RAF Bentley Priory

RAF Bentley Priory is a non-flying Royal Air Force station near Stanmore in the London Borough of Harrow. It was famous as the headquarters of Fighter Command during World War II.

Bentley Priory was a country house, built in 1766 on a site previously occupied by Augustinian friars.

It served as a hotel and girl’s school before being acquired by the RAF in 1926. It became the headquarters of Fighter Command on 14 July 1936, and it was from there that the defence of Britain was conducted during the Battle of Britain.

All information about air threats would come through the operations room to be filtered, removing duplicates and avoiding confusion. The threats would then be allocated to the different fighter groups for defensive action to be taken. The command and control systems vital to the Battle of Britain were developed at Bentley Priory.

On the amalgamation of Fighter Command with Bomber Command to form Strike Command, RAF Bentley Priory became the headquarters of Number 11 (Fighter) Group, responsible for the air defence of the United Kingdom. In the early 1990s it became the headquarters of the amalgamated 11/18 Group; recently all the RAF group HQs have been relocated to RAF High Wycombe. Other organisations at RAF Bentley Priory include the Defence Aviation Safety Centre, the Air Historical Branch and the RAF Ceremonial Office. It remains the home of the Royal Observer Corps.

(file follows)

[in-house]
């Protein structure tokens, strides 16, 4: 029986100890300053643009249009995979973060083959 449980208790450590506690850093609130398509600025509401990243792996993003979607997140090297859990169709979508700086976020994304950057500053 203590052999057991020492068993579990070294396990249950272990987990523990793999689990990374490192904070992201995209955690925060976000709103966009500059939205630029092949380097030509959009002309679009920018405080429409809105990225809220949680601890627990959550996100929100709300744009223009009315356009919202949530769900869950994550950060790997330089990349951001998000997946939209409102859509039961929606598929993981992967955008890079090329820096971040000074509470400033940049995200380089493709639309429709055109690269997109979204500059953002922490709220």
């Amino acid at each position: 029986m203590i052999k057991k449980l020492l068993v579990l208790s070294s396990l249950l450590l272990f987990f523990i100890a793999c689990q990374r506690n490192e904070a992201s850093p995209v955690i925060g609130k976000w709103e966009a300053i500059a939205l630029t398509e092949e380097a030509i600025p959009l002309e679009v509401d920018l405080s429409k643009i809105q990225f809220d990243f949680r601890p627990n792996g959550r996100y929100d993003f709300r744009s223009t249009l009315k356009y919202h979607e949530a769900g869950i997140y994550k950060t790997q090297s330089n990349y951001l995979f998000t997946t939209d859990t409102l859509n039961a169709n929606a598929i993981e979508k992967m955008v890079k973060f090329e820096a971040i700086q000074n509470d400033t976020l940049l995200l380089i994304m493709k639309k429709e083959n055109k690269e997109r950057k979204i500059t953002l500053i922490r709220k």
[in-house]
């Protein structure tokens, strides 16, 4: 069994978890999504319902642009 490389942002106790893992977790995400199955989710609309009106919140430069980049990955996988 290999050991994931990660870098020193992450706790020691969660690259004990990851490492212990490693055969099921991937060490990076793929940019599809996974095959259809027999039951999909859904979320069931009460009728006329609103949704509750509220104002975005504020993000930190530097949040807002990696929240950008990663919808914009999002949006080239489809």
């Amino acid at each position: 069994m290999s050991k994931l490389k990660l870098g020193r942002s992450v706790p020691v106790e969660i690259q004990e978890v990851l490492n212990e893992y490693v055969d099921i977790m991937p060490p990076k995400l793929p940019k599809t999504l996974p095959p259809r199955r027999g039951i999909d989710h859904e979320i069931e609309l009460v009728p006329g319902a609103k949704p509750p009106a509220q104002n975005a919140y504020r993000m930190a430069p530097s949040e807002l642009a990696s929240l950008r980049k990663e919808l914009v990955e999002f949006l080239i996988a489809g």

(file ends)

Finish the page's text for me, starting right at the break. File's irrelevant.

RAF Bentley Priory Officers’ Mess still contains the original office of Air Chief Marshal Sir Hugh Dowding (later Lord Dowding), Air Officer Commanding-in-Chief Fighter Command during the Battle of Britain, preserved with its original furniture. Other Battle of Britain historic artifacts are kept in the Officers’ Mess, including one of the few remaining Battle of Britain Lace Panels.

The Officers’ Mess is also notable for the number of Royal Portraits hanging in the building; there are two of Her Majesty the Queen (one as a young woman in the Dining Room and one with a background of the Italian Gardens, hanging in the Ladies Room), one of His Royal Highness the Duke of Edinburgh (dressed in a flying suit, hanging in the Dining Room on the wall facing the Queen), one of George VI (in RAF No 1 uniform wearing a ‘chip bag’ and wings, which hangs in the Abercorn Bar) and one of The Queen Mother (gifted to the Mess by the Queen Mother after she generously paid for refubishment following fire).

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